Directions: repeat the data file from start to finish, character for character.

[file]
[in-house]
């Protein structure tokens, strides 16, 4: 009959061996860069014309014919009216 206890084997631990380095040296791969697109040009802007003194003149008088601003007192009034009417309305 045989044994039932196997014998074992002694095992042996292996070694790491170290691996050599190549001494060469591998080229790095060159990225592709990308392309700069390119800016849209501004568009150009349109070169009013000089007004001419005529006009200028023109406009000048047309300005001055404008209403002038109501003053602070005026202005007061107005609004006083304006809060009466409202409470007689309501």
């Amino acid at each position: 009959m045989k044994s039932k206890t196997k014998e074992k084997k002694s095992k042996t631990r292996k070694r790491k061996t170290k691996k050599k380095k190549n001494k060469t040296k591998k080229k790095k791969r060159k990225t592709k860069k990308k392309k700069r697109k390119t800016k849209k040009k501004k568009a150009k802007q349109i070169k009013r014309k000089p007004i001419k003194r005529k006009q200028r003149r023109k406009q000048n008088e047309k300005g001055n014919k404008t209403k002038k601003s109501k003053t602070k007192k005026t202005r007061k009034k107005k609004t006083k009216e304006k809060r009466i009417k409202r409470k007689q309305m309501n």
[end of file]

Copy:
[in-house]
């Protein structure tokens, strides 16, 4: 009959061996860069014309014919009216 206890084997631990380095040296791969697109040009802007003194003149008088601003007192009034009417309305 045989044994039932196997014998074992002694095992042996292996070694790491170290691996050599190549001494060469591998080229790095060159990225592709990308392309700069390119800016849209501004568009150009349109070169009013000089007004001419005529006009200028023109406009000048047309300005001055404008209403002038109501003053602070005026202005007061107005609004006083304006809060009466409202409470007689309501």
């Amino acid at each position: 009959m045989k044994s039932k206890t196997k014998e074992k084997k002694s095992k042996t631990r292996k070694r790491k061996t170290k691996k050599k380095k190549n001494k060469t040296k591998k080229k790095k791969r060159k990225t592709k860069k990308k392309k700069r697109k390119t800016k849209k040009k501004k568009a150009k802007q349109i070169k009013r014309k000089p007004i001419k003194r005529k006009q200028r003149r023109k406009q000048n008088e047309k300005g001055n014919k404008t209403k002038k601003s109501k003053t602070k007192k005026t202005r007061k009034k107005k609004t006083k009216e304006k809060r009466i009417k409202r409470k007689q309305m309501n």